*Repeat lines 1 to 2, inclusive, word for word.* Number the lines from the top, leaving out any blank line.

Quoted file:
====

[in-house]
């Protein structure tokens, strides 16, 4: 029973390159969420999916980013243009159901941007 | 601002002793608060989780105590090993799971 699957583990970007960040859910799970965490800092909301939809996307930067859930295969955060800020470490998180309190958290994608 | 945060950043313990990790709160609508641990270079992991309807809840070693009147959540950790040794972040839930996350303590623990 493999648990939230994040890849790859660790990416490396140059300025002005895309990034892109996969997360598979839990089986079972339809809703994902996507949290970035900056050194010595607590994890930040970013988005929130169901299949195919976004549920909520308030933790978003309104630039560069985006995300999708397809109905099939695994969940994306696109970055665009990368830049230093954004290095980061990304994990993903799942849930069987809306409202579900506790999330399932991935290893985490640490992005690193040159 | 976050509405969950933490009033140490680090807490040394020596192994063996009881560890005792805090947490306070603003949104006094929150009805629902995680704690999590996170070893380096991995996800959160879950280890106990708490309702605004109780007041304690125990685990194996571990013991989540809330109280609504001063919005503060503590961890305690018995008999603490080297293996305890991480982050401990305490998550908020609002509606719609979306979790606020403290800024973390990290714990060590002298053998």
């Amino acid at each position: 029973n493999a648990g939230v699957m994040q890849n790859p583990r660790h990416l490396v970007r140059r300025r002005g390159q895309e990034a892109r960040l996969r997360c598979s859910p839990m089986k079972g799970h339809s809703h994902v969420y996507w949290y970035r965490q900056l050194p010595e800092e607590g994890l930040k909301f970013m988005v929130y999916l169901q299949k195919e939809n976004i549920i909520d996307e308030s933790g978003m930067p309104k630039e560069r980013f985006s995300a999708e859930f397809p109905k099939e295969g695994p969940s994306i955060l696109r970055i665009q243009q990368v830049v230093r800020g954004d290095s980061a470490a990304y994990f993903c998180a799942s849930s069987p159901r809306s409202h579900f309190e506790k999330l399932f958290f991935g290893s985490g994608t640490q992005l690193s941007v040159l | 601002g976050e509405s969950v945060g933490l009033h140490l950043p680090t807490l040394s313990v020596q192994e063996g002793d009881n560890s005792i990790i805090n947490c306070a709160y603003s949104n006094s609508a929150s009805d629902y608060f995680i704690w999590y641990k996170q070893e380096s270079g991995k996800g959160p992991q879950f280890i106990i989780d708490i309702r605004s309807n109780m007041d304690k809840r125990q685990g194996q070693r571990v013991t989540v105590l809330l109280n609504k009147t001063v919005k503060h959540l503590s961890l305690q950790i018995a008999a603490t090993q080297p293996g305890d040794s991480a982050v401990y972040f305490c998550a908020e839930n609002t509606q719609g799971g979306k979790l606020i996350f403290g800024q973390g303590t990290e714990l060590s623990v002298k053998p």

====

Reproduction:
[in-house]
């Protein structure tokens, strides 16, 4: 029973390159969420999916980013243009159901941007 | 601002002793608060989780105590090993799971 699957583990970007960040859910799970965490800092909301939809996307930067859930295969955060800020470490998180309190958290994608 | 945060950043313990990790709160609508641990270079992991309807809840070693009147959540950790040794972040839930996350303590623990 493999648990939230994040890849790859660790990416490396140059300025002005895309990034892109996969997360598979839990089986079972339809809703994902996507949290970035900056050194010595607590994890930040970013988005929130169901299949195919976004549920909520308030933790978003309104630039560069985006995300999708397809109905099939695994969940994306696109970055665009990368830049230093954004290095980061990304994990993903799942849930069987809306409202579900506790999330399932991935290893985490640490992005690193040159 | 976050509405969950933490009033140490680090807490040394020596192994063996009881560890005792805090947490306070603003949104006094929150009805629902995680704690999590996170070893380096991995996800959160879950280890106990708490309702605004109780007041304690125990685990194996571990013991989540809330109280609504001063919005503060503590961890305690018995008999603490080297293996305890991480982050401990305490998550908020609002509606719609979306979790606020403290800024973390990290714990060590002298053998």